In an enlightening conversation I had yesterday, a senior leader where I work said that as we continue to face the likelihood of losing a large percentage of our workforce to retirement in the next few years, the organization has essentially three options to prevent hemorrhaging knowledge:
- Capture their knowledge (in a usable format) before they leave.
- Enable effective mentoring relationships that allow their knowledge to be transferred to the next generation.
- Hire them back as consultants.
As the conversation continued, I found myself ruminating on these options. Obviously, the first option is my personal goal and the goal of my team: to teach the workforce how and why to use social enterprise knowledge sharing tools – like wikis and blogs – to pull tacit knowledge out of the minds of people and aggregate it in a searchable and linkable format.
But the second option, while worthwhile, seems a bit shortsighted. After all, passing knowledge and insights from one generation to the next is important, but only delays dealing with the core problem: working in isolation.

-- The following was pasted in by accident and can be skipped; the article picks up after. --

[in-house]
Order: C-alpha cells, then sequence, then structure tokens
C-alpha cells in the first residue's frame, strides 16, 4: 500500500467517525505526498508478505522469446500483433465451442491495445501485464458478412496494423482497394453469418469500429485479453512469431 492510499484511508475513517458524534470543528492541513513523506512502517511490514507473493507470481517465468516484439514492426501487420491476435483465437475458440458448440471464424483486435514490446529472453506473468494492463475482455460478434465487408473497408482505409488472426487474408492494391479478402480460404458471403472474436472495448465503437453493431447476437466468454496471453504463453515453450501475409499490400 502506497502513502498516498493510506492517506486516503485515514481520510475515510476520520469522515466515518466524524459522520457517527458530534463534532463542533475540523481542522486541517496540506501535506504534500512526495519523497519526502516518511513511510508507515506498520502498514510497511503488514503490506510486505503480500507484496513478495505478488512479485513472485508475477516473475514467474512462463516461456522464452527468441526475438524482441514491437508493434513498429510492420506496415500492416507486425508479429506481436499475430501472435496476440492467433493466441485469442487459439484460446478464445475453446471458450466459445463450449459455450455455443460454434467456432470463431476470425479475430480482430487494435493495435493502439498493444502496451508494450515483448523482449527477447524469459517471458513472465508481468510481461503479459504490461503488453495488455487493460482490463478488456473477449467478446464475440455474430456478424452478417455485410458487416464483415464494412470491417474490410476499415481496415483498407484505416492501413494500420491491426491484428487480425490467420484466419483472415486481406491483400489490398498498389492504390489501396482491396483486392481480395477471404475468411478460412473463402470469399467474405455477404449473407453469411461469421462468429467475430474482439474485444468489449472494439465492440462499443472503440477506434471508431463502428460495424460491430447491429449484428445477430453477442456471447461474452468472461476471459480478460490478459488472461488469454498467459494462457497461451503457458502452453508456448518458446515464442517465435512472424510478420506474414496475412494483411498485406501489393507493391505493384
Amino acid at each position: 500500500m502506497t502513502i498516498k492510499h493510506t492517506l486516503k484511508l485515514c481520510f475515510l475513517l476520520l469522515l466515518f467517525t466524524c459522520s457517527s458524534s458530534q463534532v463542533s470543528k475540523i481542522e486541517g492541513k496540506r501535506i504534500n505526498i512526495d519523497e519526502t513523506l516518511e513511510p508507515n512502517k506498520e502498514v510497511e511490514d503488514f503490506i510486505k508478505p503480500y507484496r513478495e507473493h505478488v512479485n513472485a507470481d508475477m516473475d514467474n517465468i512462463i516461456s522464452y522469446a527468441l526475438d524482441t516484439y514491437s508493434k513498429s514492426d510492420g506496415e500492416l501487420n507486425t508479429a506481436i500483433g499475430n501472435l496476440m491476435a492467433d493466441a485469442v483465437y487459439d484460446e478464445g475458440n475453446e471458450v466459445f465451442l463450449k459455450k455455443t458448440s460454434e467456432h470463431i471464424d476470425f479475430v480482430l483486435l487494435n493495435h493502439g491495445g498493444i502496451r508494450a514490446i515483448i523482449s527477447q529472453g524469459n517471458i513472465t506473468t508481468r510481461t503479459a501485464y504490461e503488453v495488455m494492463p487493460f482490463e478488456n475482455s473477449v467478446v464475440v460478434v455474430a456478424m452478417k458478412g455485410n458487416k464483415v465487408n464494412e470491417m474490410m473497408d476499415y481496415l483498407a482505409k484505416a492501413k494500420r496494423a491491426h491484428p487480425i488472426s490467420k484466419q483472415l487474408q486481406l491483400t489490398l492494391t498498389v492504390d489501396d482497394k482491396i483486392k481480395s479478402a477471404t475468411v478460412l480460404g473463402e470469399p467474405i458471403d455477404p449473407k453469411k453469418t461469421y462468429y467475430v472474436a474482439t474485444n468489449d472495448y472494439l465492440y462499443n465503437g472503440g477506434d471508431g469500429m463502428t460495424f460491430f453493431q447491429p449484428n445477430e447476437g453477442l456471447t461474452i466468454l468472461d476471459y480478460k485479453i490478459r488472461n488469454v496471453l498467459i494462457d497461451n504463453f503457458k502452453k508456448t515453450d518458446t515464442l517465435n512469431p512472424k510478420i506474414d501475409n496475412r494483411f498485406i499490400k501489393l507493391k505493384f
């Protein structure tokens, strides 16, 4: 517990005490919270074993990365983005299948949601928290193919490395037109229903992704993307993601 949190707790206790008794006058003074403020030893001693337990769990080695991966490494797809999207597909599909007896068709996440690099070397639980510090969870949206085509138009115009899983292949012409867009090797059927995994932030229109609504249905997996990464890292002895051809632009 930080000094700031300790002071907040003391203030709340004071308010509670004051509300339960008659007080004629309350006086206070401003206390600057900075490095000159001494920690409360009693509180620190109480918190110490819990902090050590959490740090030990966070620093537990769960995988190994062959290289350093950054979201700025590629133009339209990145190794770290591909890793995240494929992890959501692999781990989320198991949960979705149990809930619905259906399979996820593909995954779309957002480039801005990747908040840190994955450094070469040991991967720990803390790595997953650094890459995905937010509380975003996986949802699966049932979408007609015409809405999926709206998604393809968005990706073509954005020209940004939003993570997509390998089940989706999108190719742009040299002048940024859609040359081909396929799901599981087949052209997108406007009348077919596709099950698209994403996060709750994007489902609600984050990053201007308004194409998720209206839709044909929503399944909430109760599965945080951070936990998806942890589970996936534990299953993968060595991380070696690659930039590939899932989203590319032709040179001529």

I think an effective solution is to integrate (enforce?) knowledge capture within a mentoring program. This would mean providing the technology, training, and time for the mentee to be the “hands on the keyboard” for his mentor. Following each mentoring session, the mentee would either add to a wiki page or publish a blog post with what they learned from her mentor.
Would you be willing to pitch this idea to your mentoring folks?
Which is the biggest obstacle to adopting such a strategy, knowing how to do it, being willing to do it, or having the time to do it?